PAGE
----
It must be said that the organisation of the film by director Jean-Jacques Annaud was vital considering the scope of the story. Annaud is no mug. He won an Oscar for Best Foreign Film five years before Quest for Fire with the film Black and White in Color. Afterwards he was approached by all kinds of people to direct the next big Hollywood blockbuster. So, when he said he wanted to film cavemen speaking a made-up language and searching for fire there was much confusion. Annaud stuck to his own artistic vision, allowing for an authentic film that he could mold completely. The behind the scenes tapes illustrate that Annaud was obsessed with each minor detail in the film. It is this effort that makes the film feel truly immersive.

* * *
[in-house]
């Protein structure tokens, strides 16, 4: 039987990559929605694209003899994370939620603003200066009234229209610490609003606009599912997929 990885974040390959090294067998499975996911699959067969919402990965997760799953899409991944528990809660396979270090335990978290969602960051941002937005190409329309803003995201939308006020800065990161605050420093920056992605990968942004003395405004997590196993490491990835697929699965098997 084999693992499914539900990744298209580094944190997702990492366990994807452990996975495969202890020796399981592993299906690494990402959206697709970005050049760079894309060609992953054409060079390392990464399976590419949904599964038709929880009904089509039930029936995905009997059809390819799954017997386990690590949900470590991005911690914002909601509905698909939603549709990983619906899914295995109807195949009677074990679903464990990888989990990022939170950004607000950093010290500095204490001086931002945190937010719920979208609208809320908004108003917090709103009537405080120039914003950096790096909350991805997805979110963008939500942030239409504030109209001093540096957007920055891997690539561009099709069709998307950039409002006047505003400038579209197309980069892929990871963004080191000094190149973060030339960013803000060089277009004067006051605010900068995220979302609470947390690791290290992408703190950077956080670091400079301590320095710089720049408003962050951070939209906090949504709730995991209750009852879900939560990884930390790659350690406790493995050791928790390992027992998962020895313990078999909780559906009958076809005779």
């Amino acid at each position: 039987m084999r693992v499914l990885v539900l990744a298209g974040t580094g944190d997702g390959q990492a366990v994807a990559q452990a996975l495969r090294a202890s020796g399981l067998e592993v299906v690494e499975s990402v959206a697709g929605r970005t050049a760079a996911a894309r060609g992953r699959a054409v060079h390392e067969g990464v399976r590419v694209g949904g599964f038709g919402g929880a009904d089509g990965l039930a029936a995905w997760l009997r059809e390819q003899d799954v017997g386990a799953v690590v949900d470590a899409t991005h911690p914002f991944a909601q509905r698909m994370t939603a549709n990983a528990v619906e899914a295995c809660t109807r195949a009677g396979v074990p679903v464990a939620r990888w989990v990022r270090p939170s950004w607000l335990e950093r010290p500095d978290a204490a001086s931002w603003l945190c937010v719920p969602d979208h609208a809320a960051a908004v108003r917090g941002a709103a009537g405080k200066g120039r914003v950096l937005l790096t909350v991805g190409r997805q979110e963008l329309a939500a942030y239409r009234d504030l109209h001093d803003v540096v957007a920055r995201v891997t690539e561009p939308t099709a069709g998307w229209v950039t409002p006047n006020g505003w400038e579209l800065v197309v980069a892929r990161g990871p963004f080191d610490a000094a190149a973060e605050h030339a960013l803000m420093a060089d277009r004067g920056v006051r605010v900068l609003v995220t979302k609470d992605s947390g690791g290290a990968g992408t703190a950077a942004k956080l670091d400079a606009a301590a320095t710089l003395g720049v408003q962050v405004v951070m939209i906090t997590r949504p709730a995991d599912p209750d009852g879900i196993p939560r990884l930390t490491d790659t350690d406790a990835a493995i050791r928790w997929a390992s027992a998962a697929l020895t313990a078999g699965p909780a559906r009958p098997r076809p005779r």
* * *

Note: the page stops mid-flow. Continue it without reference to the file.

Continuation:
Annaud’s dedication is clear from the areas he filmed in. Quest for Fire was filmed in Scotland, Iceland, Kenya, and Canada whereas prehistorical films now generally rely on computer generated images. Annaud was not willing to cut corners in his desire for accuracy. Behind the scenes videos show how the actors worked for several hours bare foot. This caused obvious difficulties as they filmed in some of the coldest and hottest conditions on Earth. In Kenya, the actors complained of blisters on their feet because the ground was so hot. This really adds to the authenticity of the characters’ struggles because the actors were feeling what actual cavemen would have gone through. The filming locations were ideal because they were around mountainous and naturally beautiful areas. Annaud could rely on panning the camera in his locations.
This simple footage is still stunningly breathtaking and represents the vastness of the Earth to the sheltered protagonists.